Top Dressing?

Discussion in 'Pesticide & Herbicide Application' started by Victor, Oct 18, 2006.

  1. Victor

    Victor LawnSite Bronze Member
    Messages: 1,430

    I was wondering how many of you have top dressed lawns? I'm talking about using a dedicated top dressing machine, to put down compost, or enriched topsoil on a customer's lawn. I could really see that making a huge difference on how good their lawn looks and how healthy it is. I can really see this making a huge improvement on new lawns, where there is a major lack of topsoil to start with.

    What do you guys think? What kind of results did you get when you did this work?

  2. naughty62

    naughty62 LawnSite Senior Member
    from iowa
    Messages: 369

    The biggest problem with top dressing around my area is find a licenced composter to ensure compost has been correctly cooked/monitored/analized.There are zero in our area .so we buy black dirt from a couple of sourcesand use a loader and three point landscape rake to topdress .one business front we didnt ,has nice crop of yellow nutsedge on it .sure wish we had a licenced composter near by.
  3. FINN

    FINN LawnSite Senior Member
    from PA.
    Messages: 280

    It's a good idea and something I would like to offer my customers for the very same reasons you mention.

    I'm confident it would work, but not as confident it would be a big seller. I'm not saying it couldn't be a big seller. Like anything it will be dependent upon how you market the service. I think it would be most attractive to the new install, organic or organic based customer.

    One of my concerns was in how efficiently I could deliver this service in a residential application. How big a truck would I need to haul material? Can I get it delivered to the site? How far will a load spread? How long will it take to spread a load and then get more material. Will the job have to stop while I am getting/waiting for more material? I know these questions are subjective but they are some things to consider.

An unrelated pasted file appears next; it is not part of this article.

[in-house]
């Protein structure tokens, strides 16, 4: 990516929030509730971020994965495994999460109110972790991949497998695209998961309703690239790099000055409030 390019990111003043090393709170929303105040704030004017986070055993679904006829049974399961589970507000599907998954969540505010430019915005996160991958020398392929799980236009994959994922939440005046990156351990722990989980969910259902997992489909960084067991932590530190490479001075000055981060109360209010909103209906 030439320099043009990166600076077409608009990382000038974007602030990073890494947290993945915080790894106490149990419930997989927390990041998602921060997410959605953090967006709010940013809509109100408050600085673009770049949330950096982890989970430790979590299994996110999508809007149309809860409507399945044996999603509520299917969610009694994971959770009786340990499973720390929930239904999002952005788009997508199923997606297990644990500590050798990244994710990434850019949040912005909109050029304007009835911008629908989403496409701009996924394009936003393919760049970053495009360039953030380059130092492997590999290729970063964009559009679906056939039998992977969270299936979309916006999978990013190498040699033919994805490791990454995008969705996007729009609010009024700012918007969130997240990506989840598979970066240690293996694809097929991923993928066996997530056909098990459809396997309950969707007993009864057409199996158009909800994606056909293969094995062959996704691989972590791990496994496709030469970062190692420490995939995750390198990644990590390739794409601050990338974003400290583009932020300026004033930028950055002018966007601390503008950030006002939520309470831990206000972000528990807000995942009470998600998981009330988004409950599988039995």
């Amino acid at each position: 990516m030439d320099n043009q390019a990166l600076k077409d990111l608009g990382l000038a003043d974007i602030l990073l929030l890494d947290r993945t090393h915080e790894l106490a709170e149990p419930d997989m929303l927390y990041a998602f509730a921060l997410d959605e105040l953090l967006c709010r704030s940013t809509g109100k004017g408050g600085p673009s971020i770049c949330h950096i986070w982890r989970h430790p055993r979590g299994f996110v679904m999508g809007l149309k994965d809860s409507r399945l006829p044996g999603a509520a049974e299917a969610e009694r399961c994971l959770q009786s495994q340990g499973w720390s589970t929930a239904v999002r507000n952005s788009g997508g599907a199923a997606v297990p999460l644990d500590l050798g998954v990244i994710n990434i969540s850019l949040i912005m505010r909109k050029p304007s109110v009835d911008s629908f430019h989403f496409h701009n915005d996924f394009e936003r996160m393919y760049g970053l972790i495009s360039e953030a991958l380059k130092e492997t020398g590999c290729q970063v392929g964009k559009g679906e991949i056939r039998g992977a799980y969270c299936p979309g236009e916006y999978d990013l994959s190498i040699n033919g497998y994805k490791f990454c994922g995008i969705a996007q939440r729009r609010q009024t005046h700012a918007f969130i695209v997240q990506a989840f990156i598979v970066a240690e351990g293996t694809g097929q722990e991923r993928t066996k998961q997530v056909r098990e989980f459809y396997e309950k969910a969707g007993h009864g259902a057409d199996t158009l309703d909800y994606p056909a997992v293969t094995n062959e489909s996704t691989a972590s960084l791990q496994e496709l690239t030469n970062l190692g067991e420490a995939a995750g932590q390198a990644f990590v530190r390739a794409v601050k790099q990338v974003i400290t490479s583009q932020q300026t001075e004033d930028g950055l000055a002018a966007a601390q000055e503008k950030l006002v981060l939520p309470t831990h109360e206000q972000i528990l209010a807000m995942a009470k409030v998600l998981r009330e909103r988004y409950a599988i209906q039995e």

Compost is like fertilizer in that using the same material on every lawn is not the best approach.
  4. Victor

    Victor LawnSite Bronze Member
    Messages: 1,430

    Those are some really good points you voiced there. Looks like I'll have some figuring to do. It might be best to avoid offing that service.

  5. FINN

    FINN LawnSite Senior Member
    from PA.
    Messages: 280

    I would rather you or someone else challenge my thoughts so we could figure out a way to offer this on a measurable scale and make some money.
  6. PTOhioMower

    PTOhioMower LawnSite Member
    Messages: 197

    Is this the kind of machine you were thinking of? Ive only seen the big ones, this would be nice. I had some small pot holes in my yard and use some nice top soil to fill them and the grass that grew in the surrounding area was the greenest around. Thats when I decided I need to top dress my lawn, I just dont know the best way to do it. I thought about just filling the lesco spreader with top soil, but didnt think that would work. Then I found this thing and I hope I can rent one someplace around here! Looks like a real time saver.